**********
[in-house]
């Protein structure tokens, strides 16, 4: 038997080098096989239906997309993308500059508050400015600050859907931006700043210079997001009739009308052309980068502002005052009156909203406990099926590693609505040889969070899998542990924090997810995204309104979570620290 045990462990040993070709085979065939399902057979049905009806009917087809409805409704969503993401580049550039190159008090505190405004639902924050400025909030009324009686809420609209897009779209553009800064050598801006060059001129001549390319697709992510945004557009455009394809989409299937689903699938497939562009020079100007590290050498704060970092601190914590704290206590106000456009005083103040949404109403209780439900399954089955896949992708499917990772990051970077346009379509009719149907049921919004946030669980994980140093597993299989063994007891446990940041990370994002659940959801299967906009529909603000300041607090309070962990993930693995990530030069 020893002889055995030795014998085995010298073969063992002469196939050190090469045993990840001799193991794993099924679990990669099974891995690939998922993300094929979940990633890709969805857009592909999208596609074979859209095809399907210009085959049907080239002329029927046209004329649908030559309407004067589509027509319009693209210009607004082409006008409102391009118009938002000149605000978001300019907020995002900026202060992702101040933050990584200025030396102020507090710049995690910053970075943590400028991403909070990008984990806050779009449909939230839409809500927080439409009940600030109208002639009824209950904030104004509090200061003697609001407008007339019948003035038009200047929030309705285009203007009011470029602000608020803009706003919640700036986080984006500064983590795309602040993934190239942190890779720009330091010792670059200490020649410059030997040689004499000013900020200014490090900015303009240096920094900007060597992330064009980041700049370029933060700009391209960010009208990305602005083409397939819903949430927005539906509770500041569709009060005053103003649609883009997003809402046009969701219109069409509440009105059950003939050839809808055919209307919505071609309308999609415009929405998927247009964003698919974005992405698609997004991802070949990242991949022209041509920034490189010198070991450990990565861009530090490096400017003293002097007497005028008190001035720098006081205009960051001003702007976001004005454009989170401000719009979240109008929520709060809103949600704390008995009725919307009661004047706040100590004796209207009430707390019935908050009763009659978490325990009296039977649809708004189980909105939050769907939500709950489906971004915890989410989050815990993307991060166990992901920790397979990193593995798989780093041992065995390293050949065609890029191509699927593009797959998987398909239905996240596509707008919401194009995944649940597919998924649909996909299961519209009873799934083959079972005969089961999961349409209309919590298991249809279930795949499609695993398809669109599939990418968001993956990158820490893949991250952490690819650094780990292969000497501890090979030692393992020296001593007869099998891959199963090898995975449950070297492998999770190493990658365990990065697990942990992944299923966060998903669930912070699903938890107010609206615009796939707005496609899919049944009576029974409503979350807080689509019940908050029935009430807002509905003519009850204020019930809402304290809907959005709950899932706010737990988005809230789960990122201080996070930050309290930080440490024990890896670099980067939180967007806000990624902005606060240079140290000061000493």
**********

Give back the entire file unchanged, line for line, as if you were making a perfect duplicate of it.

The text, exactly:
[in-house]
């Protein structure tokens, strides 16, 4: 038997080098096989239906997309993308500059508050400015600050859907931006700043210079997001009739009308052309980068502002005052009156909203406990099926590693609505040889969070899998542990924090997810995204309104979570620290 045990462990040993070709085979065939399902057979049905009806009917087809409805409704969503993401580049550039190159008090505190405004639902924050400025909030009324009686809420609209897009779209553009800064050598801006060059001129001549390319697709992510945004557009455009394809989409299937689903699938497939562009020079100007590290050498704060970092601190914590704290206590106000456009005083103040949404109403209780439900399954089955896949992708499917990772990051970077346009379509009719149907049921919004946030669980994980140093597993299989063994007891446990940041990370994002659940959801299967906009529909603000300041607090309070962990993930693995990530030069 020893002889055995030795014998085995010298073969063992002469196939050190090469045993990840001799193991794993099924679990990669099974891995690939998922993300094929979940990633890709969805857009592909999208596609074979859209095809399907210009085959049907080239002329029927046209004329649908030559309407004067589509027509319009693209210009607004082409006008409102391009118009938002000149605000978001300019907020995002900026202060992702101040933050990584200025030396102020507090710049995690910053970075943590400028991403909070990008984990806050779009449909939230839409809500927080439409009940600030109208002639009824209950904030104004509090200061003697609001407008007339019948003035038009200047929030309705285009203007009011470029602000608020803009706003919640700036986080984006500064983590795309602040993934190239942190890779720009330091010792670059200490020649410059030997040689004499000013900020200014490090900015303009240096920094900007060597992330064009980041700049370029933060700009391209960010009208990305602005083409397939819903949430927005539906509770500041569709009060005053103003649609883009997003809402046009969701219109069409509440009105059950003939050839809808055919209307919505071609309308999609415009929405998927247009964003698919974005992405698609997004991802070949990242991949022209041509920034490189010198070991450990990565861009530090490096400017003293002097007497005028008190001035720098006081205009960051001003702007976001004005454009989170401000719009979240109008929520709060809103949600704390008995009725919307009661004047706040100590004796209207009430707390019935908050009763009659978490325990009296039977649809708004189980909105939050769907939500709950489906971004915890989410989050815990993307991060166990992901920790397979990193593995798989780093041992065995390293050949065609890029191509699927593009797959998987398909239905996240596509707008919401194009995944649940597919998924649909996909299961519209009873799934083959079972005969089961999961349409209309919590298991249809279930795949499609695993398809669109599939990418968001993956990158820490893949991250952490690819650094780990292969000497501890090979030692393992020296001593007869099998891959199963090898995975449950070297492998999770190493990658365990990065697990942990992944299923966060998903669930912070699903938890107010609206615009796939707005496609899919049944009576029974409503979350807080689509019940908050029935009430807002509905003519009850204020019930809402304290809907959005709950899932706010737990988005809230789960990122201080996070930050309290930080440490024990890896670099980067939180967007806000990624902005606060240079140290000061000493």